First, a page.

What is this mysterious activity we call entrepreneurship? Does success require special traits and skills or just luck? Can large companies follow their example? What role does venture capital play?
In a field dominated by anecdote and folklore, this landmark study integrates more than ten years of intensive research and modern theories of business and economics. The result is a comprehensive framework for understanding entrepreneurship that provides new and penetrating insights. Examining hundreds of successful ventures, the author finds that the typical business has humble, improvised origins. Well-planned start-ups, backed by substantial venture capital, are exceptional. Entrepreneurs like Bill Gates and Sam Walton initially pursue small, uncertain opportunities, without much capital, market research, or breakthrough technologies. Coping with ambiguity and surprises, face-to-face selling, and making do with second-tier employees is more important than foresight, deal-making, or recruiting top-notch teams.
Transforming improvised start-ups into noteworthy enterprises requires a radical shift, from "opportunistic adaptation" in niche markets to the pursuit of ambitious strategies. This requires traits such as ambition and risk-taking that are initially unimportant. Mature corporations have to pursue entrepreneurial activity in a much more disciplined way. Companies like Intel and Merck focus their resources on large-scale initiatives that scrappy entrepreneurs cannot undertake. Their success requires carefully chosen bets, meticulous planning, and the smooth coordination of many employees rather than the talents of a driven few.
This clearly and concisely written book is essential for anyone who wants to start a business, for the entrepreneur or executive who wants to grow a company, and for the scholar who wants to understand this crucial economic activity.
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Amar Bhide, an associate professor on leave from Harvard Business School, is teaching at the University of Chicago. A former consultant at McKinsey & Company and proprietary trader at E.F. Hutton, Bhide received a doctorate and an M.B.A. from the Harvard Business School, where he was a Baker Scholar, and a B.Tech. from the Indian Institute of Technology. He has written eight Harvard Business Review articles, papers on corporate governance in the Journal of Financial Economics and the Journal of Applied Corporate Finance, and the book Of Politics and Economic Reality.
"After this impressive study reviews the difficulties and risks involved in starting new businesses, it provides well selected examples of both successes and failures. Bhide's description and analyses of the continuing evolution of growth is placed in a broader historical setting, one that is related to more general economic and sociological analyses and theories. The book should be required reading for entrepreneurs at all stages in the development of their enterprises."-- Alfred D. Chandler, Jr., Isador Straus Professor of Business History, Emeritus Harvard Business School "Required reading for entrepreneurs at all stages in the development of their enterprises."--Alfred Chandler, Harvard Business School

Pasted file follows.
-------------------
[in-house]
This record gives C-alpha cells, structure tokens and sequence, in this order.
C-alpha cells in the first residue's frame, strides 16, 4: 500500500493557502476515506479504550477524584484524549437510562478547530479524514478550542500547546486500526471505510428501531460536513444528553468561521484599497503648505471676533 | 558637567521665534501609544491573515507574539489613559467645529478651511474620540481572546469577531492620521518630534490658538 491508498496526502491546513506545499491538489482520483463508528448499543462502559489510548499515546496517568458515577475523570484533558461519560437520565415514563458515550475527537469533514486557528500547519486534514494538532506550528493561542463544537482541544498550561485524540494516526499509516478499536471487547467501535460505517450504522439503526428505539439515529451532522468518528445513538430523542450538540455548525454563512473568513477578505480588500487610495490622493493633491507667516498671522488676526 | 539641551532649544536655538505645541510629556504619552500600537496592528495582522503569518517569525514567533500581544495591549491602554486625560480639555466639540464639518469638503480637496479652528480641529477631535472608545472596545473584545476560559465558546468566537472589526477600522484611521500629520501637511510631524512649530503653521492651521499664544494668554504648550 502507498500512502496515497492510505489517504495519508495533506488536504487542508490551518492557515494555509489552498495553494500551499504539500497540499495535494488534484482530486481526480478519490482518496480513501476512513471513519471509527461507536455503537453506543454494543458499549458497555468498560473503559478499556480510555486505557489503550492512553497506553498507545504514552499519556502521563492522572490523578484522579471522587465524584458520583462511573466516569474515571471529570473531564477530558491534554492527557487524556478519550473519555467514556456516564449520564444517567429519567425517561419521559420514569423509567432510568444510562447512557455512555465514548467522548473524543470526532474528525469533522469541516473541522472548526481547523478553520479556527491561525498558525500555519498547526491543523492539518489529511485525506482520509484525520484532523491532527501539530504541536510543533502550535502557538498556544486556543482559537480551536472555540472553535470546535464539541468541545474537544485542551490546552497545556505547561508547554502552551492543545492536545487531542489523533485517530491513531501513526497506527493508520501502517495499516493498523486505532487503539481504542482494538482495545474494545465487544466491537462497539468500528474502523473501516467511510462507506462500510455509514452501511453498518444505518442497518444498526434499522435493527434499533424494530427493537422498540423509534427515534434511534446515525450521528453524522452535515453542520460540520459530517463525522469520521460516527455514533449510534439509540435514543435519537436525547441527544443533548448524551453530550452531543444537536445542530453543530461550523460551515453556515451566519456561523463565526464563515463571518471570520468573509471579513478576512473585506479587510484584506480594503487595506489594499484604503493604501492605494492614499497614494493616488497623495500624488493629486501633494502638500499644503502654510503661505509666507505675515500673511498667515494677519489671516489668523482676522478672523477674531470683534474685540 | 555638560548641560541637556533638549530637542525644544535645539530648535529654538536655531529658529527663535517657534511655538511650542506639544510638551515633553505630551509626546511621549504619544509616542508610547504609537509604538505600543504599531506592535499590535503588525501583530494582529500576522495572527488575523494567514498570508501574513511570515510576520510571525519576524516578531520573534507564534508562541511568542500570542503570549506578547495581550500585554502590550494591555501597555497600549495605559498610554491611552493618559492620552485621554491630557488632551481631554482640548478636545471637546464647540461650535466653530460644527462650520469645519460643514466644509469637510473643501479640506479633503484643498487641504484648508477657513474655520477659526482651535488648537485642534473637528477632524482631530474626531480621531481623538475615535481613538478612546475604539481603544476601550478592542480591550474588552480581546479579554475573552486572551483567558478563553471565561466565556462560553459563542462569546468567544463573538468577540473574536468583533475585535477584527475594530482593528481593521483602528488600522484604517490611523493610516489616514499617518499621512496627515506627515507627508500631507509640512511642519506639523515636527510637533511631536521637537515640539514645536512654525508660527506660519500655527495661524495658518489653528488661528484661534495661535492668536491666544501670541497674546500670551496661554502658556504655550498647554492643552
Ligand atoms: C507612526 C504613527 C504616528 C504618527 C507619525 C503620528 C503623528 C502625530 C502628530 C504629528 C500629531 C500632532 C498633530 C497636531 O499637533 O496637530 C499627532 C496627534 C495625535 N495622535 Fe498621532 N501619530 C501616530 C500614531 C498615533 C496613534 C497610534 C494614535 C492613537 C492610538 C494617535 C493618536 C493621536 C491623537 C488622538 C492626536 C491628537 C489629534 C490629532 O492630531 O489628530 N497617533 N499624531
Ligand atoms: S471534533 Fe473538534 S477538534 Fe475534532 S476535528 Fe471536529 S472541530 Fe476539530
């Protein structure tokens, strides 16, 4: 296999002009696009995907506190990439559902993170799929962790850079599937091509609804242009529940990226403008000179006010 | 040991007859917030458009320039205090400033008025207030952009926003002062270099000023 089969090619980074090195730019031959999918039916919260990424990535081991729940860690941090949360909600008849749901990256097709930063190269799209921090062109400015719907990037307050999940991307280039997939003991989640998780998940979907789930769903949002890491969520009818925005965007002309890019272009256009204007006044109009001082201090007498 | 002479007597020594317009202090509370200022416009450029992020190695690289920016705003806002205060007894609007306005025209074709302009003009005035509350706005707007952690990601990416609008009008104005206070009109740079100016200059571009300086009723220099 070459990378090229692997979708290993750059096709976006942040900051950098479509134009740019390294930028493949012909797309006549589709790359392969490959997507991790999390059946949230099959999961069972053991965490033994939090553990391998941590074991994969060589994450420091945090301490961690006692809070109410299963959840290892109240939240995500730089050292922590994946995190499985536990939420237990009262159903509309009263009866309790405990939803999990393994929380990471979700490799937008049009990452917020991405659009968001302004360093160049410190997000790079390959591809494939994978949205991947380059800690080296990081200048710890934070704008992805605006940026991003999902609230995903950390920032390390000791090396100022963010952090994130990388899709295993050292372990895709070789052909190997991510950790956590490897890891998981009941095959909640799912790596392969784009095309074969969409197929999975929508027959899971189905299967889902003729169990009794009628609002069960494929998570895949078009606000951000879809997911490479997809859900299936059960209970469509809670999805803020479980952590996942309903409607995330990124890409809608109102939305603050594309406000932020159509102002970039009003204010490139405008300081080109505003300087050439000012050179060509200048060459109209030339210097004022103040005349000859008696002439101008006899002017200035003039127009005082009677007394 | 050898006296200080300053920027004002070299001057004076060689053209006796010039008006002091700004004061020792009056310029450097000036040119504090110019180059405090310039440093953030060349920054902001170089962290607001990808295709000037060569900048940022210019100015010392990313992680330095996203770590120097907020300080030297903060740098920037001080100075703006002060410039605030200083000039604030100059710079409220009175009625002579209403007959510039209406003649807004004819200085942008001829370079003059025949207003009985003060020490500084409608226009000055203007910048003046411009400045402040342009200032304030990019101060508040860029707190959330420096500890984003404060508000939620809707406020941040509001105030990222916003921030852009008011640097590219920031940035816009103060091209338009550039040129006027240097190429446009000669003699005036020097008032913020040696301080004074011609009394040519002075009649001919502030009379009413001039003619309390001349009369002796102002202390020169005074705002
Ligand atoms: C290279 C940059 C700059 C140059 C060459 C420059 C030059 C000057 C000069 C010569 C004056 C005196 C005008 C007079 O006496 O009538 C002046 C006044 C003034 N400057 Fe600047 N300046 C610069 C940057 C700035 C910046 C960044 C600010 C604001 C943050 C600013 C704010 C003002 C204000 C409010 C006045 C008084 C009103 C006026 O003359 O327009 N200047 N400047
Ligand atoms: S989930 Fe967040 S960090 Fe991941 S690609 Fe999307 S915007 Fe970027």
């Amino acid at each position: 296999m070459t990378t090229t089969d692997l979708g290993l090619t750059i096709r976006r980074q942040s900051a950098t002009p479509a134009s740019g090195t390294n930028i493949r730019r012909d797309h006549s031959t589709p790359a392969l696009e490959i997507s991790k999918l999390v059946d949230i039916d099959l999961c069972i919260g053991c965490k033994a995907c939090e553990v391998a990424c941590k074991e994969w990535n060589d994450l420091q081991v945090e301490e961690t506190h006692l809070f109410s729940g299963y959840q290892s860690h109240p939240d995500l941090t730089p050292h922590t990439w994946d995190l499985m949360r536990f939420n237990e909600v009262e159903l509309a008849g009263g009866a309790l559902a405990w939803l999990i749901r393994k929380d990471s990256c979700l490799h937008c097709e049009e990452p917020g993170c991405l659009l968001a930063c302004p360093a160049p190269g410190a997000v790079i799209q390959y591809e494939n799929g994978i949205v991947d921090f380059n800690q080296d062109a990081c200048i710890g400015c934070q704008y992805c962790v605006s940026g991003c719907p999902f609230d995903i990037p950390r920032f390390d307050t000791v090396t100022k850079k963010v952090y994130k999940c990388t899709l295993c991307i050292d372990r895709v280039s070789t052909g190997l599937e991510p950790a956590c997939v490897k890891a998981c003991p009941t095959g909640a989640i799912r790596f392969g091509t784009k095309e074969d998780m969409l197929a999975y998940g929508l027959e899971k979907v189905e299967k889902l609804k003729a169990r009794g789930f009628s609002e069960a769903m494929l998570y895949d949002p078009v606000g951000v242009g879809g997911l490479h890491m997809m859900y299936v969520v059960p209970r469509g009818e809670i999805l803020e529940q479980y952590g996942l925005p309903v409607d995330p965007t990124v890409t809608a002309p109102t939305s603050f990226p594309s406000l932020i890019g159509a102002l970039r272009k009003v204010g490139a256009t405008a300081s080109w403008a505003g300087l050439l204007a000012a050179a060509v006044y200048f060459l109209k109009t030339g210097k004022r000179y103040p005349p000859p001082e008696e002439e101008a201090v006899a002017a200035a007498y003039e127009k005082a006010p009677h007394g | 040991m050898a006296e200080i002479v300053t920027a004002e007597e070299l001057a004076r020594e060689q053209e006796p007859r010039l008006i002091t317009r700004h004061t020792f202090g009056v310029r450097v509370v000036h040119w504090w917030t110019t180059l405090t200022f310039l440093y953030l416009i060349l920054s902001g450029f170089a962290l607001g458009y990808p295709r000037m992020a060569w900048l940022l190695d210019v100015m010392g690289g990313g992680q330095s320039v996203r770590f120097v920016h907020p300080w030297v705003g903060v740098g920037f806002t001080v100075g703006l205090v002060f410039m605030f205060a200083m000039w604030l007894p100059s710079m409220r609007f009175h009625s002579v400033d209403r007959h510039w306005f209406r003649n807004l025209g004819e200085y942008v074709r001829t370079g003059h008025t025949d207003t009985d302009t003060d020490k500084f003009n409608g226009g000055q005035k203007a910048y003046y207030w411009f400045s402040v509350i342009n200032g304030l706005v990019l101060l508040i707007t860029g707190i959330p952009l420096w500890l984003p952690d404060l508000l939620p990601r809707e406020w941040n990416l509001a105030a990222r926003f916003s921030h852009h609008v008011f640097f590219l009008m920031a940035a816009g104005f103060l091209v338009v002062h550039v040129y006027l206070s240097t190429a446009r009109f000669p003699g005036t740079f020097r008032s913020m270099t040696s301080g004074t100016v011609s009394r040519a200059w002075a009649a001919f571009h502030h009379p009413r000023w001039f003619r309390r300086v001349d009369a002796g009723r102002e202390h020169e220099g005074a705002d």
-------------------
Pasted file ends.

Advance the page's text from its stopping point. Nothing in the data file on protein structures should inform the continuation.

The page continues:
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Book Description Oxford University Press, 2000. Hardcover. Book Condition: New. book. Bookseller Inventory # M0195131444
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Book Description Oxford University Press Inc, United States, 2000. Hardback. Book Condition: New. New.. Language: English . Brand New Book ***** Print on Demand *****.Few would deny the crucial role that entrepreneurs play in our increasingly global economy-but exactly what is this vital, yet loosely defined business force we call the entrepreneurial spirit? This landmark study is the first to examine analytically the nature of the opportunities that entrepreneurs pursue, the problems they face, the traits they require, and the social and economic contributions they make. Until recently, entrepreneurs have been largely ignored in modern economic theory. But at the dawn of a networked age, marked by the advent of e-business and the home office, there s no question that entrepreneurs have recaptured the popular imagination. Studies now show that most men and women dream of starting their own businesses rather than rising through the corporate ranks. Yet in spite of increased attention by many of today s leading business schools, entrepreneurship has remained largely a mystery, an apparantly intuitive sense of values possessed by certain individuals. This book targets the issues central to successful start-up ventures, such as endowments and opportunities, planning versus adaptation, securing resources, corporate initiatives, venture capital, revolutionary ventures and the evolution of fledgling businesses. Focusing on hard data and evaluations of numerous start-up businesses, including many of today s major industry leaders, this book presents a new economic model-a key to understanding the guts, determination, luck and skills that constitute the underpinnings of corporate success. Written in clear, concise prose, The Origin and Evolution of New Businesses goes behind the charts and graphs of business theory to the true heart of success. It is essential reading for business students, would-be entrepreneurs, or executives wanting to incorporate the vitality of the entrepreneurial spirit into their organization. Bookseller Inventory # APC9780195131444